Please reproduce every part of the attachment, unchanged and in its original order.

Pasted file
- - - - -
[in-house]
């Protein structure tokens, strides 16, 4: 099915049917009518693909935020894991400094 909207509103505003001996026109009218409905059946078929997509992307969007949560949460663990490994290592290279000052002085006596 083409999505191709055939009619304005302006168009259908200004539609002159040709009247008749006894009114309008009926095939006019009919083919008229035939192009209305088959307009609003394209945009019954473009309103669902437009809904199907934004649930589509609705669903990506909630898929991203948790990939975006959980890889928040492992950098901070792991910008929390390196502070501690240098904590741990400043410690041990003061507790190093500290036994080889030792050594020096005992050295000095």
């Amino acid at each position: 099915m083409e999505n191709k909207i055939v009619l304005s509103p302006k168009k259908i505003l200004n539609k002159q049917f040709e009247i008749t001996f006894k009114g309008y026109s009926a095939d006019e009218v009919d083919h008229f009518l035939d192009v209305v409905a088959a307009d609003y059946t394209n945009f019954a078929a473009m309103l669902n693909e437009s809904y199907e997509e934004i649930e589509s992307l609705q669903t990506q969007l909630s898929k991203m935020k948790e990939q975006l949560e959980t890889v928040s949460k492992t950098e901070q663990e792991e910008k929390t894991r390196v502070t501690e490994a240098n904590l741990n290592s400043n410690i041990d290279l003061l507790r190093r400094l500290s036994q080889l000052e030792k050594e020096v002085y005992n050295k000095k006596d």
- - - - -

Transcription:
[in-house]
């Protein structure tokens, strides 16, 4: 099915049917009518693909935020894991400094 909207509103505003001996026109009218409905059946078929997509992307969007949560949460663990490994290592290279000052002085006596 083409999505191709055939009619304005302006168009259908200004539609002159040709009247008749006894009114309008009926095939006019009919083919008229035939192009209305088959307009609003394209945009019954473009309103669902437009809904199907934004649930589509609705669903990506909630898929991203948790990939975006959980890889928040492992950098901070792991910008929390390196502070501690240098904590741990400043410690041990003061507790190093500290036994080889030792050594020096005992050295000095």
């Amino acid at each position: 099915m083409e999505n191709k909207i055939v009619l304005s509103p302006k168009k259908i505003l200004n539609k002159q049917f040709e009247i008749t001996f006894k009114g309008y026109s009926a095939d006019e009218v009919d083919h008229f009518l035939d192009v209305v409905a088959a307009d609003y059946t394209n945009f019954a078929a473009m309103l669902n693909e437009s809904y199907e997509e934004i649930e589509s992307l609705q669903t990506q969007l909630s898929k991203m935020k948790e990939q975006l949560e959980t890889v928040s949460k492992t950098e901070q663990e792991e910008k929390t894991r390196v502070t501690e490994a240098n904590l741990n290592s400043n410690i041990d290279l003061l507790r190093r400094l500290s036994q080889l000052e030792k050594e020096v002085y005992n050295k000095k006596d």